Jeri Ryan, best known (to me at least, and who else counts) as the partially de-Borged human woman on "Star Trek: Voyager" is the subject of this week's Rule 5 post, in partial violation of the spirit "All politics all the time gets boring after a while", but in full compliance with the dictum "Everybody likes a pretty girl". In Star Trek 7 played the same role as Spock in the original and Data in "Next Generation":
Seven of Nine was an outsider who could comment on humanity and all of its follies as well as serve as a foil for Janeway’s character." She also remarked that "combining non-human qualities with an attractive human appearance," as in Seven's character, was a great move by the producers. In terms of portrayal, she said that "keeping a straight face" while showing suppressed emotion was an enjoyable challenge.
The character's attire, a form-fitting silver catsuit with distinct rib-lines and a high stiff neck, was criticized by veteran Star Trek writer/producer Ronald D. Moore, who felt she should have a more Borg-like appearance. Her outfit also annoyed some who felt that it was an attempt by the show's creators to make her sexually appealing to male viewers, without any storyline purposes intended.Demonstrating that Star Trek understood the Rule 5 principle...
Born Jeri Lynn
In 1989 she was chosen Miss Illinois (another connection in the conspiracy theory), but only placed third runner up in the 1990 Miss America, having won the swimsuit competition. Wikipedia has no record of what she performed for her talent event.
She subsequently heard the call of Hollywood and moved to Los Angeles to pursue acting. Her first significant role was am extra-terrestrial investigator (an investigator of the extra terrestrial, not an extra terrestrial who investigates, though that might have worked too) in "Dark Skies", a short lived TV series.
In 1990, while she met Jack Ryan, future Senate candidate from Illinois, while dealing black jack at a charity event. They married in 1991, and had a son, Alex, in 1994. Though she worked in acting more or less contintuously, she began a major grind when she signed up with Star Trek: Voyager in 1997. They divorced in 1999, and the problems of a dual city marriage was cited by Ryan in a Star Trek interview as at least a partial cause for the divorce.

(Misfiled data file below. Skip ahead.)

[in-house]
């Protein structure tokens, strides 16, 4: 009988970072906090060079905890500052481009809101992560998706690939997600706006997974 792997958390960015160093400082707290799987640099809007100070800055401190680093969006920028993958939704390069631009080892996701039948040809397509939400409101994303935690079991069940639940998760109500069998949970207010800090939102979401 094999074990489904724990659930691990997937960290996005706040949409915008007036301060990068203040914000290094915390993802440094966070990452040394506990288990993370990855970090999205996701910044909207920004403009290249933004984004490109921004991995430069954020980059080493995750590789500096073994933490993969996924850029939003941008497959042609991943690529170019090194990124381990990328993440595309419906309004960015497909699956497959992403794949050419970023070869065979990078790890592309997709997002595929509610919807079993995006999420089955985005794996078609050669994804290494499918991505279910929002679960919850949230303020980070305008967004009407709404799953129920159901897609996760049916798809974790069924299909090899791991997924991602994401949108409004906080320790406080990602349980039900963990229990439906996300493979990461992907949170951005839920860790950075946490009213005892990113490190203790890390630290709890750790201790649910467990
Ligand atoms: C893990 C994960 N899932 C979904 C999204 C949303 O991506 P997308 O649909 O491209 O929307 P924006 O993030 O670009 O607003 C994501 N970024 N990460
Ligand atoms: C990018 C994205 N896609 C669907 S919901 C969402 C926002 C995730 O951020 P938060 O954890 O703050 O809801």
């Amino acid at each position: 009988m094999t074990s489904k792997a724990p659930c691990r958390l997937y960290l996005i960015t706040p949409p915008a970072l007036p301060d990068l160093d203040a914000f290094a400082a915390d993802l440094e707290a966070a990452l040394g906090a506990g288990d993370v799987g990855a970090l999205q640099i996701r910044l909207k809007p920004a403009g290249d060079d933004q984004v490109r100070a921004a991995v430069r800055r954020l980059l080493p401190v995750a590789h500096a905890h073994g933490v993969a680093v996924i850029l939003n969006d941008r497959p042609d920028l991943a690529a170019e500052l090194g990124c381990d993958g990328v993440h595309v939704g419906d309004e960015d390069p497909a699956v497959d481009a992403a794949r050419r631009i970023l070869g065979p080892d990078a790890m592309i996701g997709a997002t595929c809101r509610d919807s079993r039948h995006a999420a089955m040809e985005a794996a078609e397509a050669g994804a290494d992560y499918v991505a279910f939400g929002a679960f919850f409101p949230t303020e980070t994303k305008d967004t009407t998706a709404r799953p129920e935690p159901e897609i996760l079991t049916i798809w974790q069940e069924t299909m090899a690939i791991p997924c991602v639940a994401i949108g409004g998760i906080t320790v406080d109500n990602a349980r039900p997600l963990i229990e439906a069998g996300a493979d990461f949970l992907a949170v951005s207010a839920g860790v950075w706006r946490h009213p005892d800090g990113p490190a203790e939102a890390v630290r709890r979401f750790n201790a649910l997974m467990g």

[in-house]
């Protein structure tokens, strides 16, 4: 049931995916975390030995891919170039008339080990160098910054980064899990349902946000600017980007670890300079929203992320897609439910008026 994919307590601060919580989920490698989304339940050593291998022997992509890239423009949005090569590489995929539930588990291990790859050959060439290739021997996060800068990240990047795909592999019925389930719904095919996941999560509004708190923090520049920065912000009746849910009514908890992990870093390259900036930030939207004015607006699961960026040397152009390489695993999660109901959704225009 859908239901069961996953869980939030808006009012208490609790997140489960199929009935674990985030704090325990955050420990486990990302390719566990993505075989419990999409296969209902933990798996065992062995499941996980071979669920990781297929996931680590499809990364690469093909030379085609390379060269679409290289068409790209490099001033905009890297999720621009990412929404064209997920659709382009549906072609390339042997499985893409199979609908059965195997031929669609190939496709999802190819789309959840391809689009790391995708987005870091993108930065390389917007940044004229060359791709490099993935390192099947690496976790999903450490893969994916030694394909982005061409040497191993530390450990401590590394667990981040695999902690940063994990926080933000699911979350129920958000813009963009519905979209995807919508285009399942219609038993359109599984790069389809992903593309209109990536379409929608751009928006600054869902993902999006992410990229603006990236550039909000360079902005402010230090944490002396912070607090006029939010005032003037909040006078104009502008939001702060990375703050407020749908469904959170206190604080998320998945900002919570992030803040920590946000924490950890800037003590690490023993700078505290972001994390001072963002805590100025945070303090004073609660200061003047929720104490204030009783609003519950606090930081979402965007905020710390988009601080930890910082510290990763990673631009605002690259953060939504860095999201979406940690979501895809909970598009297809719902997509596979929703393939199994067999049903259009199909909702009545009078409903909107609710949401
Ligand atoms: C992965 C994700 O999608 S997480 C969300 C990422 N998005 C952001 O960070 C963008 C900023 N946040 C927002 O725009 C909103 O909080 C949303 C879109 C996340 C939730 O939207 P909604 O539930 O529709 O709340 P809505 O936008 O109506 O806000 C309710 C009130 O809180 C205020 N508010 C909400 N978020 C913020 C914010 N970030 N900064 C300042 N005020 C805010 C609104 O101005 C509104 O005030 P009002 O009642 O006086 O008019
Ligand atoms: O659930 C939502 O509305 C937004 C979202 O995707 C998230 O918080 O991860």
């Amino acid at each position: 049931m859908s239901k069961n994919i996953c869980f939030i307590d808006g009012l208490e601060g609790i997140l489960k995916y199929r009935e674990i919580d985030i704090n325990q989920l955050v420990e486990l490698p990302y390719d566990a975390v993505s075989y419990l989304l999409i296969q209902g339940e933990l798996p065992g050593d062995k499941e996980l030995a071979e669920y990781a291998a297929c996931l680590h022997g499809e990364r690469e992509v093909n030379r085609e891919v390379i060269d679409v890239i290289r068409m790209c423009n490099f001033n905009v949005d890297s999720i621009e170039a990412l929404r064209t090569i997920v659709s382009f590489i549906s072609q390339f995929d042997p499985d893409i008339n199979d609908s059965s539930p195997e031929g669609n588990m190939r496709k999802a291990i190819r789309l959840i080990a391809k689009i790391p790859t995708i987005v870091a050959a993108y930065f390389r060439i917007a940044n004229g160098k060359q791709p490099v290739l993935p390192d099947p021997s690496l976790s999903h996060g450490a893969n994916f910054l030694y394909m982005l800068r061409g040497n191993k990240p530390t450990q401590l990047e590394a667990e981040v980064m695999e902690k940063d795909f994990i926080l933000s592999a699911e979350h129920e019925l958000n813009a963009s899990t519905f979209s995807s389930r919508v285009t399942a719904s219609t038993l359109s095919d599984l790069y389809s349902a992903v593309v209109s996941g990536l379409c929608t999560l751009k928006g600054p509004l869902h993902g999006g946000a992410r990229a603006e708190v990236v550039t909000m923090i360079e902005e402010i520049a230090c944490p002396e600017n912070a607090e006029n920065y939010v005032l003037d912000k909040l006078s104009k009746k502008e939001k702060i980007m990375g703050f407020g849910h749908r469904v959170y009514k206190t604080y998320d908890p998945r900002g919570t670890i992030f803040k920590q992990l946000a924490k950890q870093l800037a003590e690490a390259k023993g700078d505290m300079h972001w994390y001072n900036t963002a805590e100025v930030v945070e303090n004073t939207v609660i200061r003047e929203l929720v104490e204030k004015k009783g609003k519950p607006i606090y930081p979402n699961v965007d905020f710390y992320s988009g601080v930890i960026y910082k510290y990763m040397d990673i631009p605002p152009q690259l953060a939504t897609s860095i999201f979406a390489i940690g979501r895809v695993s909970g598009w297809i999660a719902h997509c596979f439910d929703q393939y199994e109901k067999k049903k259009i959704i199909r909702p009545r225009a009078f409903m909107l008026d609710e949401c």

This is where it gets interesting:
When Jack Ryan's campaign for an open United States Senate seat in Illinois began in 2003, the Chicago Tribune newspaper and WLS-TV, the local ABC affiliate, sought to have his records released. Both Jeri and Jack agreed to make their divorce, but not custody, records public, saying their release could be harmful to their son.And we all know how that turned out. So I blame 7 of 9 for all of America's current problems. Seems fair enough to me. Now, no more words about Jeri; just more pictures.
On June 18, 2004, Los Angeles Superior Court Judge Robert Schnider agreed to release the custody files. The decision generated much controversy because it went against both parents' direct request and because it generally reversed the early decision to seal the papers in the best interest of the child. It was revealed that six years previously, Jeri had accused Jack Ryan of asking her to perform sexual acts with him in public, and in sex clubs in New York, New Orleans, and Paris. Jeri Ryan described one as "a bizarre club with cages, whips and other apparatus hanging from the ceiling." Jack Ryan denied these allegations. Although Jeri Ryan only made a brief statement, and she refused to comment on the matter during the campaign, the document disclosure led Jack Ryan to withdraw his candidacy; his main opponent, Barack Obama, then won the 2004 United States Senate election in Illinois.
CDR posted this 7 of 9 wannabe over at the Ace's ONT
Maggie links at her post with Yesica Toscanini. Alos, thanks to William Teach at Pirates Cove for the link! As always, I thank Wombat-Socho for his links in The Other McCain's weekly collection of Rule 5 posts "Rule 5 Monday: Apocalypse Edition."